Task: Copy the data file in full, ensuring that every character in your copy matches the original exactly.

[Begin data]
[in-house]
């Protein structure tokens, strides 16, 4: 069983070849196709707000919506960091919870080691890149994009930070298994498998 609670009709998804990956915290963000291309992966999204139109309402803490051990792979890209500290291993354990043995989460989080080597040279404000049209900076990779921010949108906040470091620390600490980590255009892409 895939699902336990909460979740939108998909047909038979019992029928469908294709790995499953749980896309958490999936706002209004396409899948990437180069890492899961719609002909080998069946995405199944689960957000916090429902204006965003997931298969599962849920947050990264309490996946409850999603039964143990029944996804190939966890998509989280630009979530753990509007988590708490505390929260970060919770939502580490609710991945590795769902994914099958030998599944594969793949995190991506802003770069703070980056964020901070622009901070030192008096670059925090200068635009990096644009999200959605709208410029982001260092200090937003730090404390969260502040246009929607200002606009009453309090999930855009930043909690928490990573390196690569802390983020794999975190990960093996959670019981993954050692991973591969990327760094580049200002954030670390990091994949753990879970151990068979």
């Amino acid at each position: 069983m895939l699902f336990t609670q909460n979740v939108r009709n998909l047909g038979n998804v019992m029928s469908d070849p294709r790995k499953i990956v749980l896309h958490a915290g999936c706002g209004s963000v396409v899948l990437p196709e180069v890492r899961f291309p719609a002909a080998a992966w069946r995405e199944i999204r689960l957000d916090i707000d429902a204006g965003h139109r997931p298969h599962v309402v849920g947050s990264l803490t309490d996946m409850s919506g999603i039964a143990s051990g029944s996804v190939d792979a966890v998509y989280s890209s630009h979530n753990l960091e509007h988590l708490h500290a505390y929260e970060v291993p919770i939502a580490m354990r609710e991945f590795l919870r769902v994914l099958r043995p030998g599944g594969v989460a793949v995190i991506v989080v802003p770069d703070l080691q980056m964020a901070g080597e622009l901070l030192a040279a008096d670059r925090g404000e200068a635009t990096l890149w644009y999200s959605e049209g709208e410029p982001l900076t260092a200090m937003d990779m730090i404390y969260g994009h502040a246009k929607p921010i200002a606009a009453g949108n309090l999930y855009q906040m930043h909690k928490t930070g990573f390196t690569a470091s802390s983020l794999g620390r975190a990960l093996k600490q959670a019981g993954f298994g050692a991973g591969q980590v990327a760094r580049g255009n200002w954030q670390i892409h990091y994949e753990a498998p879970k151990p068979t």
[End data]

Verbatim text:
[in-house]
């Protein structure tokens, strides 16, 4: 069983070849196709707000919506960091919870080691890149994009930070298994498998 609670009709998804990956915290963000291309992966999204139109309402803490051990792979890209500290291993354990043995989460989080080597040279404000049209900076990779921010949108906040470091620390600490980590255009892409 895939699902336990909460979740939108998909047909038979019992029928469908294709790995499953749980896309958490999936706002209004396409899948990437180069890492899961719609002909080998069946995405199944689960957000916090429902204006965003997931298969599962849920947050990264309490996946409850999603039964143990029944996804190939966890998509989280630009979530753990509007988590708490505390929260970060919770939502580490609710991945590795769902994914099958030998599944594969793949995190991506802003770069703070980056964020901070622009901070030192008096670059925090200068635009990096644009999200959605709208410029982001260092200090937003730090404390969260502040246009929607200002606009009453309090999930855009930043909690928490990573390196690569802390983020794999975190990960093996959670019981993954050692991973591969990327760094580049200002954030670390990091994949753990879970151990068979």
């Amino acid at each position: 069983m895939l699902f336990t609670q909460n979740v939108r009709n998909l047909g038979n998804v019992m029928s469908d070849p294709r790995k499953i990956v749980l896309h958490a915290g999936c706002g209004s963000v396409v899948l990437p196709e180069v890492r899961f291309p719609a002909a080998a992966w069946r995405e199944i999204r689960l957000d916090i707000d429902a204006g965003h139109r997931p298969h599962v309402v849920g947050s990264l803490t309490d996946m409850s919506g999603i039964a143990s051990g029944s996804v190939d792979a966890v998509y989280s890209s630009h979530n753990l960091e509007h988590l708490h500290a505390y929260e970060v291993p919770i939502a580490m354990r609710e991945f590795l919870r769902v994914l099958r043995p030998g599944g594969v989460a793949v995190i991506v989080v802003p770069d703070l080691q980056m964020a901070g080597e622009l901070l030192a040279a008096d670059r925090g404000e200068a635009t990096l890149w644009y999200s959605e049209g709208e410029p982001l900076t260092a200090m937003d990779m730090i404390y969260g994009h502040a246009k929607p921010i200002a606009a009453g949108n309090l999930y855009q906040m930043h909690k928490t930070g990573f390196t690569a470091s802390s983020l794999g620390r975190a990960l093996k600490q959670a019981g993954f298994g050692a991973g591969q980590v990327a760094r580049g255009n200002w954030q670390i892409h990091y994949e753990a498998p879970k151990p068979t």